360w panel too much for 100ah battery ?

jtjager

New Member
I built Will's 400w mobile system as an intro into solar and it worked great with 2 100ah agm batteries running most of my home electricity as an experiment for a camping rig. I have now purchased a pop up truck camper and space is extremely limited with really only room for one battery. Wanting to use the equipment I have my question, is a 360w panel with only 100ah battery too much and will it degrade the battery life ? Will be running epever 4125 tracer mppt and right now have renogy 100ah agm with thoughts to upgrade to a Battle Born in the next year or so. The heater fan drains the battery quite quick as does the vent fan after a long cold night and trying to stay away from shore power. Thanks for any info
 

MisterSandals

Participation Medalist
will it degrade the battery life ?
No. Your charge controller will manage the charging. 360/12 = 20 amp max charging from your setup.

You should be VERY solar rich when the sun is shining, a good time to top off charging computers, phones
and even crank up the fridge (if electric).
 

Supervstech

Administrator
Staff member
Moderator
The only issue is if you dont have enough battery storage for evening usage.
The panel should handle daylight usage, and keep the battery full.
You have about 2160Wh from the panel, and 1300Wh storage in the battery, so, if you drain the battery overnight, 2160Wh will not be enough to refill and still operate during day demands.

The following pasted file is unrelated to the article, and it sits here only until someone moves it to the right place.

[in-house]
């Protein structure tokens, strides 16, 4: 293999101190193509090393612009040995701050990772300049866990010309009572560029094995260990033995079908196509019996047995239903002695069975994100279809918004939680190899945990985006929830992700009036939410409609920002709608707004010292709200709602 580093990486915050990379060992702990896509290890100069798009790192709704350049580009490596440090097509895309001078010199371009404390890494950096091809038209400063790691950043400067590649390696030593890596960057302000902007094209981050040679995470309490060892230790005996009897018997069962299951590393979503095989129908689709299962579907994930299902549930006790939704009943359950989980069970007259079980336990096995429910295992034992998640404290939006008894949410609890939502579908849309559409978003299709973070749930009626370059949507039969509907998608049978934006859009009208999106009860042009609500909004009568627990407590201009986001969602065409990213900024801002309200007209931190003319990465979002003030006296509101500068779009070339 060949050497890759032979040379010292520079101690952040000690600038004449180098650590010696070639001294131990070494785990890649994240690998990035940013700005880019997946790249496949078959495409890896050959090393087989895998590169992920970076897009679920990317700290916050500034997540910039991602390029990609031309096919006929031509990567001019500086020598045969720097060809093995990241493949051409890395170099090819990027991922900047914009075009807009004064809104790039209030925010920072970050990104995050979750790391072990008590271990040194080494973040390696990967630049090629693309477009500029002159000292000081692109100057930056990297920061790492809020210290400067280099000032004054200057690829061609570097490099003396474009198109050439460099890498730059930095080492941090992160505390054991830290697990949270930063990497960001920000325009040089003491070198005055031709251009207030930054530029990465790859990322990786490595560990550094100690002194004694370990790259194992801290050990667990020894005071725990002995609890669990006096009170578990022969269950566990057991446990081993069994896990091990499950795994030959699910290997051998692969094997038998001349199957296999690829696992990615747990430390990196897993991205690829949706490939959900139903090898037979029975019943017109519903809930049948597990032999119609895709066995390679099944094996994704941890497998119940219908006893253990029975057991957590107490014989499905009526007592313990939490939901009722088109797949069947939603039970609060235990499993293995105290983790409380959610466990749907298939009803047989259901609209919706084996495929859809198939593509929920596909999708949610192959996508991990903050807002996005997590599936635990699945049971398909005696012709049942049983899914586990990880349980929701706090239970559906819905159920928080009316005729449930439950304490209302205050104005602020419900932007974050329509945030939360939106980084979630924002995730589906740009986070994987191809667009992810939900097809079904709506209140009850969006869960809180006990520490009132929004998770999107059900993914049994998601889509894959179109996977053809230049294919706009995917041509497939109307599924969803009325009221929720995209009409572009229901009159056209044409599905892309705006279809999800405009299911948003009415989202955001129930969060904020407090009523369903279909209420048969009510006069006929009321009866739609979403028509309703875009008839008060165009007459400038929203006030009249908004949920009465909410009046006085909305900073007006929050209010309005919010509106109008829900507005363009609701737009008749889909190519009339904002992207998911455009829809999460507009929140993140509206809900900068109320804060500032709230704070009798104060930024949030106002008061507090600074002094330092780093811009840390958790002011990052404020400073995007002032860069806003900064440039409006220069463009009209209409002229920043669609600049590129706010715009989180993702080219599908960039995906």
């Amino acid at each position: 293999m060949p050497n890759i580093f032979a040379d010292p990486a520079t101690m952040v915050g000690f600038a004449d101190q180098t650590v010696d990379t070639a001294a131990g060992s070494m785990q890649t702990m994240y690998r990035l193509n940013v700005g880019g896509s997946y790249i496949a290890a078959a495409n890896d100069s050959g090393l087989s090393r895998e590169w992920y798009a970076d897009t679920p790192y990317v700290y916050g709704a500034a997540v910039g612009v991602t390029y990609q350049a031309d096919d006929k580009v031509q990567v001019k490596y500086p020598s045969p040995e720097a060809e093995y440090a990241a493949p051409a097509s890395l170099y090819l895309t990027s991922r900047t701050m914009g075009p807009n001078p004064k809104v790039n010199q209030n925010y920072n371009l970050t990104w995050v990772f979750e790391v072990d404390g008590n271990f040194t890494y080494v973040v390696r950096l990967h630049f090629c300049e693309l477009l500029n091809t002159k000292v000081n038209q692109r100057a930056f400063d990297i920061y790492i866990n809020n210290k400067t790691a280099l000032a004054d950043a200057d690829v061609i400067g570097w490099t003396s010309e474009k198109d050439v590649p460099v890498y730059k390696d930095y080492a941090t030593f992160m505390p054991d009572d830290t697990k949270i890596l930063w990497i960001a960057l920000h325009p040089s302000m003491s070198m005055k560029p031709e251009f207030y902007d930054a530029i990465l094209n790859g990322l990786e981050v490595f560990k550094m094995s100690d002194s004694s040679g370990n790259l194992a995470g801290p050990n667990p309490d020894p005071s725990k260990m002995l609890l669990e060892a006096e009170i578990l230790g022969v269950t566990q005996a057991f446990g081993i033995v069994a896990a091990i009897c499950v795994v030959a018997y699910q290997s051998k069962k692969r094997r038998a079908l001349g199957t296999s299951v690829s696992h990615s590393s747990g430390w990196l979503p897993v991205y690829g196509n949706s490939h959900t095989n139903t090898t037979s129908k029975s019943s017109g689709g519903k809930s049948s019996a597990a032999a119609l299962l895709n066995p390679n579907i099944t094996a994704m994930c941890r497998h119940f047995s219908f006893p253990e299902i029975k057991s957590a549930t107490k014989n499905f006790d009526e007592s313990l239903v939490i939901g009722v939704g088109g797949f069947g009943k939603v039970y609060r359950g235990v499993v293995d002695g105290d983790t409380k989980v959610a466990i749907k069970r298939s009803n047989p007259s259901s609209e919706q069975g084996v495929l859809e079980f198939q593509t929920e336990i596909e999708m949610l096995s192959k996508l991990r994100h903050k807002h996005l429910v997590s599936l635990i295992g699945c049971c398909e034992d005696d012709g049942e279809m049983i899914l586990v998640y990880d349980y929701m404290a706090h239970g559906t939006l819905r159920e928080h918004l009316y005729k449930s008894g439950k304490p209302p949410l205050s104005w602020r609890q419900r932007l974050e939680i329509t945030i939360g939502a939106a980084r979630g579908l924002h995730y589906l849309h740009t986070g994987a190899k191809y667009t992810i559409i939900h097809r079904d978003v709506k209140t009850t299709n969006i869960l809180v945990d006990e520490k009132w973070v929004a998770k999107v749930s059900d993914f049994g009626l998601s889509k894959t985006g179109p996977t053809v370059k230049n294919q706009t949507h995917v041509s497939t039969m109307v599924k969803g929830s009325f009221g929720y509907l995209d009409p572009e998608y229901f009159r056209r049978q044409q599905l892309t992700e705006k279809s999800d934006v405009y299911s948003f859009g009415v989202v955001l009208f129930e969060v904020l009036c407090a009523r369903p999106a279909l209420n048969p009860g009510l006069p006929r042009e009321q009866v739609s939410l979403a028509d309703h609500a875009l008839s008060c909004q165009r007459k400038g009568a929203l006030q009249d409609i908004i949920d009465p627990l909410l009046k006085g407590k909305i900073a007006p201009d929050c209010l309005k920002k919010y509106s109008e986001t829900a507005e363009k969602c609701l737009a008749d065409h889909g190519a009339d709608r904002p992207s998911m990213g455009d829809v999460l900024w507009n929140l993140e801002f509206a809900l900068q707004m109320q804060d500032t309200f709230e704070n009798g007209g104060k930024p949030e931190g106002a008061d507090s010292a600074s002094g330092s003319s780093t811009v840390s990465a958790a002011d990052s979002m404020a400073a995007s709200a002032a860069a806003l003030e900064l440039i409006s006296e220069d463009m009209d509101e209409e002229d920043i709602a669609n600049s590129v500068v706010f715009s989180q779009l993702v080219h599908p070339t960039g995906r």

More solar wouldn't hurt.
 

Supervstech

Administrator
Staff member
Moderator
Wait, AGM cell, so only about 650Wh in the cell... assuming you stay within the 50%DOD requirements of the battery.
If that provides for your evening needs, the solar should be plenty to recover, and provide daylight demands.
 

tictag

Off-Grid Enthusiast
No. Your charge controller will manage the charging. 360/12 = 20 amp max charging from your setup.
Lead-acid batteries, including AGM, typically have a C/10 maximum charge rating (but check you specs!) for a 100AH battery, that's only 10A. Charging at 20A will likely prematurely age your battery. If you have the ability, configure the max charge rate of your MPPT to whatever the max charge rate of your battery is.

I have 2 x 110AH AGMs with a higher than normal max charge rate of C/5, my mains charger and MPPT can both output 50A, but I have to restrict them both and in combination to 44A (2 x 110AH = 220AH / 5 = 44A).

Edit: Formatting
 
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